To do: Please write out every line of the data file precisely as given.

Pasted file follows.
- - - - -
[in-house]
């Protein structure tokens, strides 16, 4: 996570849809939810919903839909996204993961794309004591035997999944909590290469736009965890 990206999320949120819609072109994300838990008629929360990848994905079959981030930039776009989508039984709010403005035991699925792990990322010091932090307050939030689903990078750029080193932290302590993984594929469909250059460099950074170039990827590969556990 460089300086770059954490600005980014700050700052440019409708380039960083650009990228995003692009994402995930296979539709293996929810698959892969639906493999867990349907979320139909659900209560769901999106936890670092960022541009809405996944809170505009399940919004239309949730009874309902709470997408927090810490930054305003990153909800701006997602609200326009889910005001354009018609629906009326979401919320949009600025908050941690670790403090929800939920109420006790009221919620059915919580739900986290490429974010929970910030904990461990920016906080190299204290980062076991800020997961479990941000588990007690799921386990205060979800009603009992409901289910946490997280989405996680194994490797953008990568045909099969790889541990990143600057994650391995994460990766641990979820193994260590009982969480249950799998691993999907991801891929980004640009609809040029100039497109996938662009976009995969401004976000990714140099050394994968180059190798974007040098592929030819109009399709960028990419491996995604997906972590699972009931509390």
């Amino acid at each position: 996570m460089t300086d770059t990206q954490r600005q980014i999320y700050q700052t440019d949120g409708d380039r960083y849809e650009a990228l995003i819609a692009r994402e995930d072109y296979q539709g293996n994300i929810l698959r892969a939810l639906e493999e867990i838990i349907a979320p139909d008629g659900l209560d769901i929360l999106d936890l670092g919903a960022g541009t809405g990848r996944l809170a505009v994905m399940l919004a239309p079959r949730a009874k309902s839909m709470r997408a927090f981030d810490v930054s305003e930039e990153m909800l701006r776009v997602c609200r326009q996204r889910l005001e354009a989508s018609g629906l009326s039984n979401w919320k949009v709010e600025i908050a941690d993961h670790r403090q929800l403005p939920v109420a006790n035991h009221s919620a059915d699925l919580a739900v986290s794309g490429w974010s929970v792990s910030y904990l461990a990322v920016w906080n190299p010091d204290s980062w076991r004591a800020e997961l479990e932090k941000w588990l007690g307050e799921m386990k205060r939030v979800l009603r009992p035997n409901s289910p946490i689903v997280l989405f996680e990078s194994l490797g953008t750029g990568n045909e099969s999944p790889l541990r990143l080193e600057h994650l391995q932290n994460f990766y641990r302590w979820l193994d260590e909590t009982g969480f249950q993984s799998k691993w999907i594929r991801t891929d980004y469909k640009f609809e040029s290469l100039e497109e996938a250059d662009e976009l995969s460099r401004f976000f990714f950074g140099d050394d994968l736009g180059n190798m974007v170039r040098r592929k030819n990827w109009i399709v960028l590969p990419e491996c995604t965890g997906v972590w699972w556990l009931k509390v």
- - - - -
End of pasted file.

[in-house]
């Protein structure tokens, strides 16, 4: 996570849809939810919903839909996204993961794309004591035997999944909590290469736009965890 990206999320949120819609072109994300838990008629929360990848994905079959981030930039776009989508039984709010403005035991699925792990990322010091932090307050939030689903990078750029080193932290302590993984594929469909250059460099950074170039990827590969556990 460089300086770059954490600005980014700050700052440019409708380039960083650009990228995003692009994402995930296979539709293996929810698959892969639906493999867990349907979320139909659900209560769901999106936890670092960022541009809405996944809170505009399940919004239309949730009874309902709470997408927090810490930054305003990153909800701006997602609200326009889910005001354009018609629906009326979401919320949009600025908050941690670790403090929800939920109420006790009221919620059915919580739900986290490429974010929970910030904990461990920016906080190299204290980062076991800020997961479990941000588990007690799921386990205060979800009603009992409901289910946490997280989405996680194994490797953008990568045909099969790889541990990143600057994650391995994460990766641990979820193994260590009982969480249950799998691993999907991801891929980004640009609809040029100039497109996938662009976009995969401004976000990714140099050394994968180059190798974007040098592929030819109009399709960028990419491996995604997906972590699972009931509390």
């Amino acid at each position: 996570m460089t300086d770059t990206q954490r600005q980014i999320y700050q700052t440019d949120g409708d380039r960083y849809e650009a990228l995003i819609a692009r994402e995930d072109y296979q539709g293996n994300i929810l698959r892969a939810l639906e493999e867990i838990i349907a979320p139909d008629g659900l209560d769901i929360l999106d936890l670092g919903a960022g541009t809405g990848r996944l809170a505009v994905m399940l919004a239309p079959r949730a009874k309902s839909m709470r997408a927090f981030d810490v930054s305003e930039e990153m909800l701006r776009v997602c609200r326009q996204r889910l005001e354009a989508s018609g629906l009326s039984n979401w919320k949009v709010e600025i908050a941690d993961h670790r403090q929800l403005p939920v109420a006790n035991h009221s919620a059915d699925l919580a739900v986290s794309g490429w974010s929970v792990s910030y904990l461990a990322v920016w906080n190299p010091d204290s980062w076991r004591a800020e997961l479990e932090k941000w588990l007690g307050e799921m386990k205060r939030v979800l009603r009992p035997n409901s289910p946490i689903v997280l989405f996680e990078s194994l490797g953008t750029g990568n045909e099969s999944p790889l541990r990143l080193e600057h994650l391995q932290n994460f990766y641990r302590w979820l193994d260590e909590t009982g969480f249950q993984s799998k691993w999907i594929r991801t891929d980004y469909k640009f609809e040029s290469l100039e497109e996938a250059d662009e976009l995969s460099r401004f976000f990714f950074g140099d050394d994968l736009g180059n190798m974007v170039r040098r592929k030819n990827w109009i399709v960028l590969p990419e491996c995604t965890g997906v972590w699972w556990l009931k509390v």